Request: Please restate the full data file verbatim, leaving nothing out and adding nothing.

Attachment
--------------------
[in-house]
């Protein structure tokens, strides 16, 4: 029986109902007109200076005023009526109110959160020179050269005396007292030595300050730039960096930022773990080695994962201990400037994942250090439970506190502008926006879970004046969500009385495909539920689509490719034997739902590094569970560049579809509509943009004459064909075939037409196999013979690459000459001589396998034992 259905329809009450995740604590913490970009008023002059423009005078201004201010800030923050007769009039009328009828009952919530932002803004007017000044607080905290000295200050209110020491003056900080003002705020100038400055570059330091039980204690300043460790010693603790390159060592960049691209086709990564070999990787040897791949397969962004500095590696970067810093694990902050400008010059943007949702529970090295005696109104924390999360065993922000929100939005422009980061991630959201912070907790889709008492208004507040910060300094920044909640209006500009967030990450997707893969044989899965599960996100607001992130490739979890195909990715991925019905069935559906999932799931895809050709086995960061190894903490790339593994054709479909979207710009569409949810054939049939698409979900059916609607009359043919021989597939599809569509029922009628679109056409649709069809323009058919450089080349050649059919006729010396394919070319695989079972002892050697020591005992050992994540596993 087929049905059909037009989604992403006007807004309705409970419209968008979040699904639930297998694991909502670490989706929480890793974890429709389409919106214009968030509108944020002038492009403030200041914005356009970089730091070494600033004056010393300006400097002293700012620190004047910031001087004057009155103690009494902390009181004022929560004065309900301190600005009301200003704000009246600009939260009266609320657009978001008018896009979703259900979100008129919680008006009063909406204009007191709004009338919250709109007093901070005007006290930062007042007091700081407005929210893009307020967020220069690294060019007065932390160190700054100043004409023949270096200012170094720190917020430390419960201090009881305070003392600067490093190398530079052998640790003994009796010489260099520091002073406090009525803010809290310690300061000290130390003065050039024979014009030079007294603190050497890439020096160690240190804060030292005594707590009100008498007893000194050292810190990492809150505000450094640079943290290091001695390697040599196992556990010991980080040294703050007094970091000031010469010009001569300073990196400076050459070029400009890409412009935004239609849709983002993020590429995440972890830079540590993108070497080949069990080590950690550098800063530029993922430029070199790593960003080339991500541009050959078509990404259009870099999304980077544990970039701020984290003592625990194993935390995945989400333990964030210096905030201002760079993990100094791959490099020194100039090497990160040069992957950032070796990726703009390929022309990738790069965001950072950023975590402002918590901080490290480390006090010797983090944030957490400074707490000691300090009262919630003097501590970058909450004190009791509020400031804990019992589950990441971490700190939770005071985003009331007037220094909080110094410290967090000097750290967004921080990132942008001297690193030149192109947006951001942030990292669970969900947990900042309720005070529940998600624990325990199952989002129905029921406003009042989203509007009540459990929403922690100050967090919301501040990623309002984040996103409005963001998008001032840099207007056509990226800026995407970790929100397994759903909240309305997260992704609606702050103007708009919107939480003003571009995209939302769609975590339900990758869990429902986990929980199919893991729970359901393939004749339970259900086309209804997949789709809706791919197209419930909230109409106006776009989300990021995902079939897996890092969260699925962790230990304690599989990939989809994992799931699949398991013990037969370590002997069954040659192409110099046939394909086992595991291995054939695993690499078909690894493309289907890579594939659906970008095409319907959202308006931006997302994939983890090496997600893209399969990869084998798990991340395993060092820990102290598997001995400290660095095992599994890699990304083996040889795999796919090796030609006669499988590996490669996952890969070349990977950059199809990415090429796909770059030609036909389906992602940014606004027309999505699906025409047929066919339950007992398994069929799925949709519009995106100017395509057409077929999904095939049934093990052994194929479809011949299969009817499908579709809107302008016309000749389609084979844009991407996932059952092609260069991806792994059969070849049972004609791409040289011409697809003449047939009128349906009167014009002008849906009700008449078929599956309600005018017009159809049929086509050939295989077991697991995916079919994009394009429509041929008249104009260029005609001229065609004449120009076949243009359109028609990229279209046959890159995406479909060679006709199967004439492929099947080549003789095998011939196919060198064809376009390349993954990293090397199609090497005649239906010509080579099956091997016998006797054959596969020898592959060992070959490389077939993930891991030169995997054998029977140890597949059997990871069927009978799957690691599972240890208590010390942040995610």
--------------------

[in-house]
């Protein structure tokens, strides 16, 4: 029986109902007109200076005023009526109110959160020179050269005396007292030595300050730039960096930022773990080695994962201990400037994942250090439970506190502008926006879970004046969500009385495909539920689509490719034997739902590094569970560049579809509509943009004459064909075939037409196999013979690459000459001589396998034992 259905329809009450995740604590913490970009008023002059423009005078201004201010800030923050007769009039009328009828009952919530932002803004007017000044607080905290000295200050209110020491003056900080003002705020100038400055570059330091039980204690300043460790010693603790390159060592960049691209086709990564070999990787040897791949397969962004500095590696970067810093694990902050400008010059943007949702529970090295005696109104924390999360065993922000929100939005422009980061991630959201912070907790889709008492208004507040910060300094920044909640209006500009967030990450997707893969044989899965599960996100607001992130490739979890195909990715991925019905069935559906999932799931895809050709086995960061190894903490790339593994054709479909979207710009569409949810054939049939698409979900059916609607009359043919021989597939599809569509029922009628679109056409649709069809323009058919450089080349050649059919006729010396394919070319695989079972002892050697020591005992050992994540596993 087929049905059909037009989604992403006007807004309705409970419209968008979040699904639930297998694991909502670490989706929480890793974890429709389409919106214009968030509108944020002038492009403030200041914005356009970089730091070494600033004056010393300006400097002293700012620190004047910031001087004057009155103690009494902390009181004022929560004065309900301190600005009301200003704000009246600009939260009266609320657009978001008018896009979703259900979100008129919680008006009063909406204009007191709004009338919250709109007093901070005007006290930062007042007091700081407005929210893009307020967020220069690294060019007065932390160190700054100043004409023949270096200012170094720190917020430390419960201090009881305070003392600067490093190398530079052998640790003994009796010489260099520091002073406090009525803010809290310690300061000290130390003065050039024979014009030079007294603190050497890439020096160690240190804060030292005594707590009100008498007893000194050292810190990492809150505000450094640079943290290091001695390697040599196992556990010991980080040294703050007094970091000031010469010009001569300073990196400076050459070029400009890409412009935004239609849709983002993020590429995440972890830079540590993108070497080949069990080590950690550098800063530029993922430029070199790593960003080339991500541009050959078509990404259009870099999304980077544990970039701020984290003592625990194993935390995945989400333990964030210096905030201002760079993990100094791959490099020194100039090497990160040069992957950032070796990726703009390929022309990738790069965001950072950023975590402002918590901080490290480390006090010797983090944030957490400074707490000691300090009262919630003097501590970058909450004190009791509020400031804990019992589950990441971490700190939770005071985003009331007037220094909080110094410290967090000097750290967004921080990132942008001297690193030149192109947006951001942030990292669970969900947990900042309720005070529940998600624990325990199952989002129905029921406003009042989203509007009540459990929403922690100050967090919301501040990623309002984040996103409005963001998008001032840099207007056509990226800026995407970790929100397994759903909240309305997260992704609606702050103007708009919107939480003003571009995209939302769609975590339900990758869990429902986990929980199919893991729970359901393939004749339970259900086309209804997949789709809706791919197209419930909230109409106006776009989300990021995902079939897996890092969260699925962790230990304690599989990939989809994992799931699949398991013990037969370590002997069954040659192409110099046939394909086992595991291995054939695993690499078909690894493309289907890579594939659906970008095409319907959202308006931006997302994939983890090496997600893209399969990869084998798990991340395993060092820990102290598997001995400290660095095992599994890699990304083996040889795999796919090796030609006669499988590996490669996952890969070349990977950059199809990415090429796909770059030609036909389906992602940014606004027309999505699906025409047929066919339950007992398994069929799925949709519009995106100017395509057409077929999904095939049934093990052994194929479809011949299969009817499908579709809107302008016309000749389609084979844009991407996932059952092609260069991806792994059969070849049972004609791409040289011409697809003449047939009128349906009167014009002008849906009700008449078929599956309600005018017009159809049929086509050939295989077991697991995916079919994009394009429509041929008249104009260029005609001229065609004449120009076949243009359109028609990229279209046959890159995406479909060679006709199967004439492929099947080549003789095998011939196919060198064809376009390349993954990293090397199609090497005649239906010509080579099956091997016998006797054959596969020898592959060992070959490389077939993930891991030169995997054998029977140890597949059997990871069927009978799957690691599972240890208590010390942040995610």